In ancient times, the ability to create ice was a luxury that only a few could afford. In fact, it wasn’t until the 1800s that ice became widely available thanks to the invention of mechanical refrigeration.
But how did people make ice before this technological breakthrough? Let’s take a look.
Ice in Ancient Times
The first recorded instance of people creating ice dates back to ancient Persia around 400 BC. It is said that during the hot summers, Persian engineers would use large underground chambers called yakhchāls to store ice and keep perishable food items cool.
How Did They Make Ice?
The process of making ice in ancient times was relatively simple but required a lot of manual labor. First, water was poured into shallow pits or clay pots and left outside overnight. The water would freeze due to the low nighttime temperatures.
The next morning, the frozen water was broken into small pieces and stored in an insulated container such as a pit lined with straw or sawdust. This insulation helped keep the ice from melting too quickly.
Uses of Ice in Ancient Times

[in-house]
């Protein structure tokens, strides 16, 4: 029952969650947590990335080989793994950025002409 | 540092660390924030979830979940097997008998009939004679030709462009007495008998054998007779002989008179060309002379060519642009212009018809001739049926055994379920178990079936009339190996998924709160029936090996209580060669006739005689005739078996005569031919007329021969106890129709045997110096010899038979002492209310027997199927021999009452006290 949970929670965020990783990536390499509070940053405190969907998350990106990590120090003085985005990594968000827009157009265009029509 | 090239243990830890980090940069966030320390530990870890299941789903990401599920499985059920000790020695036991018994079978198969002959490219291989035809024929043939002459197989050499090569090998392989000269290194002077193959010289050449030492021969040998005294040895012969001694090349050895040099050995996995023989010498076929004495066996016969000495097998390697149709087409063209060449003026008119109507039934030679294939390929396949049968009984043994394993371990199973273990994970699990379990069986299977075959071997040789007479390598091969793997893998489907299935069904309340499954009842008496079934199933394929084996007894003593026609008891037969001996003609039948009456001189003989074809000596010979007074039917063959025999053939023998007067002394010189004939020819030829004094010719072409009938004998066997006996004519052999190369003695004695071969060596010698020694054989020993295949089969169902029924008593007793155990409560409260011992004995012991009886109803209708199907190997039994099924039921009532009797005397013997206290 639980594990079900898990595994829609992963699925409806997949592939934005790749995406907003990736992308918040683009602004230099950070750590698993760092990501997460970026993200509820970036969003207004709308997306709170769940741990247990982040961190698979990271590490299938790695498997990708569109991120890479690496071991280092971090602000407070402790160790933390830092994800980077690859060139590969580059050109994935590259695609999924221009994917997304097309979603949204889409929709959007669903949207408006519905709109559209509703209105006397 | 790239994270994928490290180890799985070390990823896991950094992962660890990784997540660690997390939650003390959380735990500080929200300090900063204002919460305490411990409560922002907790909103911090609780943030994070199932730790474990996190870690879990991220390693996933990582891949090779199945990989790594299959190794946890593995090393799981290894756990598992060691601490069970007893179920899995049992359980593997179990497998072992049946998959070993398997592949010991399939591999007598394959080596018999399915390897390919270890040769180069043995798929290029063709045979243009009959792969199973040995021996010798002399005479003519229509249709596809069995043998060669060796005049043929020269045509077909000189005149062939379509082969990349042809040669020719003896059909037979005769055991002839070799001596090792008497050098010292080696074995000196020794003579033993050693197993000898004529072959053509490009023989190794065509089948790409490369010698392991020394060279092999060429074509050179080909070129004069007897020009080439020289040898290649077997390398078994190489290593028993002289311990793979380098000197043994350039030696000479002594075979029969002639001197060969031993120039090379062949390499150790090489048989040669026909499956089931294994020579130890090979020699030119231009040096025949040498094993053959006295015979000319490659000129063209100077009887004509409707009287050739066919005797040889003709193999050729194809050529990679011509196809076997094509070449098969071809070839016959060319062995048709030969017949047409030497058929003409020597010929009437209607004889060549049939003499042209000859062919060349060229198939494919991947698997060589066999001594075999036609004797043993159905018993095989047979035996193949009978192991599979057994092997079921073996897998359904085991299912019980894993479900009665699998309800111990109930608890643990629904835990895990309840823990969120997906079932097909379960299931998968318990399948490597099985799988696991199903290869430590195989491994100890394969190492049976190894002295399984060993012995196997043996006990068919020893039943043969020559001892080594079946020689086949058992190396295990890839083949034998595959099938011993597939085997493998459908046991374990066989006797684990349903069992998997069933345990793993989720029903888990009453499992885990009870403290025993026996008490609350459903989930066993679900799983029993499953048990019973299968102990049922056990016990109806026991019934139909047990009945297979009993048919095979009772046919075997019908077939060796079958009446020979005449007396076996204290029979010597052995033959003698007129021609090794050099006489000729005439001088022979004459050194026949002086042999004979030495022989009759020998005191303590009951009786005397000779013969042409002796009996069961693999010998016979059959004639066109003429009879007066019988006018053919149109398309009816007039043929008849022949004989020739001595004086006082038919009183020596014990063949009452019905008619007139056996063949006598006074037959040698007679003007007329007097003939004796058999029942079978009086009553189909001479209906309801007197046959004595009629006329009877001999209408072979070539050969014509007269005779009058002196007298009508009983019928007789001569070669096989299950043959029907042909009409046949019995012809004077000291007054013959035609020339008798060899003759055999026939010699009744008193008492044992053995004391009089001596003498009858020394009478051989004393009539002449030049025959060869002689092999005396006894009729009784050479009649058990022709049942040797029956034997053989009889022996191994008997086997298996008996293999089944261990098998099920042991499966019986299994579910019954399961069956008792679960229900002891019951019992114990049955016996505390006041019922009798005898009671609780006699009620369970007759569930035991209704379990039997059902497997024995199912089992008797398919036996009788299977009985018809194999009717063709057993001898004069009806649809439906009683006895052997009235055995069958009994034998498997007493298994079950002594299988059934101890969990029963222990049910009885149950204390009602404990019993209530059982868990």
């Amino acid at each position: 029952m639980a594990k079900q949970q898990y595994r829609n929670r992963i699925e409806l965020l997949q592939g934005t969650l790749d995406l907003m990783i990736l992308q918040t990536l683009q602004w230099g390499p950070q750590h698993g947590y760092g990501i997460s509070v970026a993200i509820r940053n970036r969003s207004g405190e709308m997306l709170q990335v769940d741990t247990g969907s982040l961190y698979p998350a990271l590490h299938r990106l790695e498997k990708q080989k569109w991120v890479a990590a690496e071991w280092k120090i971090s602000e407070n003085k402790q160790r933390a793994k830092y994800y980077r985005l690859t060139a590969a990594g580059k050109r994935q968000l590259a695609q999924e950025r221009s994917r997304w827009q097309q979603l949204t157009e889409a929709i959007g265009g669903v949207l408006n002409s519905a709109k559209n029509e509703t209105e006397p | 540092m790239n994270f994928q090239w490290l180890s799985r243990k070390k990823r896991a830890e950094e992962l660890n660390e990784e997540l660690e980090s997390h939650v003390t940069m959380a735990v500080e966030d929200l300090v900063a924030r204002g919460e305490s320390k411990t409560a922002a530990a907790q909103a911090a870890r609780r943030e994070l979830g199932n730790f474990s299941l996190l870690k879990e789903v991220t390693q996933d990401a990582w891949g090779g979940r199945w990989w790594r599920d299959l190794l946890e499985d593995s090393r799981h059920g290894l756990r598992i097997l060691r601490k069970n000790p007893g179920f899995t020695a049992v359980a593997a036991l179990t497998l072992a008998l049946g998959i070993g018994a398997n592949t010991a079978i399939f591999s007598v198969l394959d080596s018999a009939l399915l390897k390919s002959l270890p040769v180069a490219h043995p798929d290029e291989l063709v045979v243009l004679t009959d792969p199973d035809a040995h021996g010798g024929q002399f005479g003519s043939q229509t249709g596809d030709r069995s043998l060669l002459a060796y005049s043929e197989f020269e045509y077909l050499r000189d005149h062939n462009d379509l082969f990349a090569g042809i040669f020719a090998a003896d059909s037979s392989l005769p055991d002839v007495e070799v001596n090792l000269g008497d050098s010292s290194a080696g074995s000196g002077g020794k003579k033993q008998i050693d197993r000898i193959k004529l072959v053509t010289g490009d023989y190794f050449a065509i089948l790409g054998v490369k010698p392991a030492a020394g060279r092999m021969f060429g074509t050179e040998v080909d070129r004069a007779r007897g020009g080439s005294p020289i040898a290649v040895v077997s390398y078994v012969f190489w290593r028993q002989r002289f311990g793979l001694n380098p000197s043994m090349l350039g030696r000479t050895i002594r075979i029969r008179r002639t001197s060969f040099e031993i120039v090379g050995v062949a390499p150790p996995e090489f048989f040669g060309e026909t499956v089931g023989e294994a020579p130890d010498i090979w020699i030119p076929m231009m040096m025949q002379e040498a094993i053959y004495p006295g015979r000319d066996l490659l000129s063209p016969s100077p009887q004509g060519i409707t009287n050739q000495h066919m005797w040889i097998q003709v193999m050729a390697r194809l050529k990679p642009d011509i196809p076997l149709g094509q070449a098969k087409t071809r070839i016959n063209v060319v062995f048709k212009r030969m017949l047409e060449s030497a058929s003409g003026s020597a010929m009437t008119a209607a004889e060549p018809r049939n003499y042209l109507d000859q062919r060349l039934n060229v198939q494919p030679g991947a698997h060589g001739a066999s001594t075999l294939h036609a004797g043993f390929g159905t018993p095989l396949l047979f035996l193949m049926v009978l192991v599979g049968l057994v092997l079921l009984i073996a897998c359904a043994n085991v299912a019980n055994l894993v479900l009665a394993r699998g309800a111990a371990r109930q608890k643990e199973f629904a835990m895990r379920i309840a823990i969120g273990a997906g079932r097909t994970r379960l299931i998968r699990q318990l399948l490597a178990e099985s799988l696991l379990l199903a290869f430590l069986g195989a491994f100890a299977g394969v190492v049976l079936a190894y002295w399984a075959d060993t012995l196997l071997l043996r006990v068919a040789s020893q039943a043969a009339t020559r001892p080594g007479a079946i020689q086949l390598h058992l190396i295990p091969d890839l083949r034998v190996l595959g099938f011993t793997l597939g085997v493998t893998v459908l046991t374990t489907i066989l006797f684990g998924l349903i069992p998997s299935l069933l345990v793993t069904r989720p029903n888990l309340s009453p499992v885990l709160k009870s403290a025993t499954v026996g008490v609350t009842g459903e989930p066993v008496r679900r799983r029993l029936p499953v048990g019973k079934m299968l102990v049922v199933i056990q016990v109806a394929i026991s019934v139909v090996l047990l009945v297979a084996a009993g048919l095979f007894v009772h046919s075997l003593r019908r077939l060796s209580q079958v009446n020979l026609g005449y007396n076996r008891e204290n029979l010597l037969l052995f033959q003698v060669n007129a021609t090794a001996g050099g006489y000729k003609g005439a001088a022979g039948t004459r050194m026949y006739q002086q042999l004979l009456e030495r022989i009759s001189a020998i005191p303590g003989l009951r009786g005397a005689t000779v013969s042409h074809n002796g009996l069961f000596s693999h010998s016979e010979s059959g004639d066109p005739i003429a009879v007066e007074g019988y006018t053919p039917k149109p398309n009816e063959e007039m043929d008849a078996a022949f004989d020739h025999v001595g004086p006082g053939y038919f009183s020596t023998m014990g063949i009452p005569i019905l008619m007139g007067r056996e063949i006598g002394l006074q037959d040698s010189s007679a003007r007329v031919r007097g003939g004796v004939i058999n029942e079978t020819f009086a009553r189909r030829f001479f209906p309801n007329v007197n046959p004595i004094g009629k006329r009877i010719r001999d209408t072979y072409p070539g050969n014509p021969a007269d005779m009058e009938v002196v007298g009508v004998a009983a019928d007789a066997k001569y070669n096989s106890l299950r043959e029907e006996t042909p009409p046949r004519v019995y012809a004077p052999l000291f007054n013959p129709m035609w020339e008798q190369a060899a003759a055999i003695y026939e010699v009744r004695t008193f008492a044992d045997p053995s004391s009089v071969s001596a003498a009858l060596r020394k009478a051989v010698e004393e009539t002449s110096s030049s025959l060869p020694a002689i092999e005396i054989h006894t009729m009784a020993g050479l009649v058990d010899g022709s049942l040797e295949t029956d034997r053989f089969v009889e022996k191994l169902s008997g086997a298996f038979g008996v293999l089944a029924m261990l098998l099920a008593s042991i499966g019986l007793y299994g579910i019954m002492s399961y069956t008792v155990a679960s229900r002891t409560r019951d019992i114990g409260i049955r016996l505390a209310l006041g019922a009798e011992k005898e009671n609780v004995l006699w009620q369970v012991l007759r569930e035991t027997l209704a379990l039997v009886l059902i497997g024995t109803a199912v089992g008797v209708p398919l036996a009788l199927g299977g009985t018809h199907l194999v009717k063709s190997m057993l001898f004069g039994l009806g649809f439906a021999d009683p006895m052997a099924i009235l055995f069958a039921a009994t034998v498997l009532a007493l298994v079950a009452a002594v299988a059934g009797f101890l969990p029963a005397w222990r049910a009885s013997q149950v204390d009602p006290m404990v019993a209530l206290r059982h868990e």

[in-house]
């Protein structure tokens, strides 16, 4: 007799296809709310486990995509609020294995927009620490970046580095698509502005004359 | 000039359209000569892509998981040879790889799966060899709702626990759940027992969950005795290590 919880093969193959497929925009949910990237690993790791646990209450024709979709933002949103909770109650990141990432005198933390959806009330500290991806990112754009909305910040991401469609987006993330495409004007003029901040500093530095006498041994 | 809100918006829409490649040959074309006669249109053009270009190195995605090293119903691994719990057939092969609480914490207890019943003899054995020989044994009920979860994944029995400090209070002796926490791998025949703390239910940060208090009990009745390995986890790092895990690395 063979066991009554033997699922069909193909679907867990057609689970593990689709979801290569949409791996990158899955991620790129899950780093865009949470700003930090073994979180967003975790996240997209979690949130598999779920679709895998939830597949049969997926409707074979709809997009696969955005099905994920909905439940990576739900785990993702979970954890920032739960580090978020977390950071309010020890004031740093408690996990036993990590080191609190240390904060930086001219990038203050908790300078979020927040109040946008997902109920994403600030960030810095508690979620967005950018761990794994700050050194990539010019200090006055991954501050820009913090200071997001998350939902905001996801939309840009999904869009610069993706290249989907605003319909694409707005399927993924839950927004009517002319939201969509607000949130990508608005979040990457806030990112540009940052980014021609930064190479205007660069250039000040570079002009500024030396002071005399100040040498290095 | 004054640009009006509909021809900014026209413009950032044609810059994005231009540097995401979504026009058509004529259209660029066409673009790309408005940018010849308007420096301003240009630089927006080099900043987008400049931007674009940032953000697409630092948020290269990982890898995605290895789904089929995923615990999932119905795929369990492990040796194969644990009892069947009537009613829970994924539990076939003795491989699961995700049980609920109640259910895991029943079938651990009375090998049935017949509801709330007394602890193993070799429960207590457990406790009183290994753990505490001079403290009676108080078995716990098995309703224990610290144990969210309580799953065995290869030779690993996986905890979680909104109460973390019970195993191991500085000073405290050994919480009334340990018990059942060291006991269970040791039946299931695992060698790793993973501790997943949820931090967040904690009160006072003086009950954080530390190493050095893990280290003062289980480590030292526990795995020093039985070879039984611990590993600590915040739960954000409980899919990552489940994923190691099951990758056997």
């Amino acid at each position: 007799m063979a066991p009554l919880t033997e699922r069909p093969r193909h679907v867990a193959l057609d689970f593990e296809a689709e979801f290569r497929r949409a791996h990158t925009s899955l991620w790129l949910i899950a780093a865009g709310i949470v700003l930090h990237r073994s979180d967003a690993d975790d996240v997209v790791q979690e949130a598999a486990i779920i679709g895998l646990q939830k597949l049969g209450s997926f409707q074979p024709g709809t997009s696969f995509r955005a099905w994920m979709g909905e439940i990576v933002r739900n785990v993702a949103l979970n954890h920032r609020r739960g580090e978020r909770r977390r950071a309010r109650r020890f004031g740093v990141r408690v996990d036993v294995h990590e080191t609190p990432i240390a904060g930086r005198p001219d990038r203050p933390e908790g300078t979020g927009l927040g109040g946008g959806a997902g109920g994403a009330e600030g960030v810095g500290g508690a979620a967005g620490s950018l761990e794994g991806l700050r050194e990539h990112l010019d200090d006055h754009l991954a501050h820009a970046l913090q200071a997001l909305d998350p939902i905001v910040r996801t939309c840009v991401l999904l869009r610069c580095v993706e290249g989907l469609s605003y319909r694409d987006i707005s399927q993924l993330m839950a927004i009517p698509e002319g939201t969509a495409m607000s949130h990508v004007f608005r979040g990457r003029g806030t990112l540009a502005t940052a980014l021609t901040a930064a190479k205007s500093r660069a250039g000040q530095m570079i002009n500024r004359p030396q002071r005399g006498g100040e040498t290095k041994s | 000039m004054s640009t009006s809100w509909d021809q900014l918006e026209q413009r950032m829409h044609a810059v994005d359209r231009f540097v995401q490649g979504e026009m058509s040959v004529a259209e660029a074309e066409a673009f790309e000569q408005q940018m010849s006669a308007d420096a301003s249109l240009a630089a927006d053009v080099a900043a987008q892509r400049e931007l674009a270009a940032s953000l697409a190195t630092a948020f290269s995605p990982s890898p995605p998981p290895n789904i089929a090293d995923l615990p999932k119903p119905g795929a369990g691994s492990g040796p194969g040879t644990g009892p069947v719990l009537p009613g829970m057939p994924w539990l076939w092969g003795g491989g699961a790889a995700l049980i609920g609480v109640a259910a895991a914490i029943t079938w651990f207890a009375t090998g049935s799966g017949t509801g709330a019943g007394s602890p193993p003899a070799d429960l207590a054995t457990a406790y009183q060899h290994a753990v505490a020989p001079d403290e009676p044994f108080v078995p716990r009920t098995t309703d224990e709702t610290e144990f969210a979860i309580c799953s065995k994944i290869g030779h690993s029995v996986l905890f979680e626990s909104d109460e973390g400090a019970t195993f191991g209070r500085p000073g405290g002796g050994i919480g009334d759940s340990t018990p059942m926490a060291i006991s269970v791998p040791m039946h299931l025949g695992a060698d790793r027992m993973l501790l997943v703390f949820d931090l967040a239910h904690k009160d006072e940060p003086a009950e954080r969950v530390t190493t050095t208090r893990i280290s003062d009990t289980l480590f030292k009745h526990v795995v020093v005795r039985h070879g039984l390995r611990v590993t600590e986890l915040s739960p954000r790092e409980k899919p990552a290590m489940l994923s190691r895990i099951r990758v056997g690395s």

Ice had several uses in ancient times beyond just keeping food cool. In China, for example, people used ice to make flavored desserts during the Tang Dynasty (618-907 AD). These desserts were made by combining shaved ice with sweet syrup and fruit.
In Rome, Emperor Nero is said to have sent his slaves into the mountains to collect snow which was then flavored with honey and wine.
The Advent of Mechanical Refrigeration
While creating ice manually served its purpose for centuries, it wasn’t until 1805 that American inventor Oliver Evans designed the first refrigeration machine. This machine used vapor compression to cool air which could then be used to freeze water and create ice.
Over time, this technology improved and became more widely available. By the early 1900s, mechanical refrigeration had revolutionized the way we produce and store food.
In conclusion, the ability to create ice was once a luxury that only a few could afford. However, through ingenuity and manual labor, people were able to enjoy the benefits of ice for centuries before the invention of mechanical refrigeration. Today, we take for granted the fact that we can have ice at our fingertips anytime thanks to modern technology.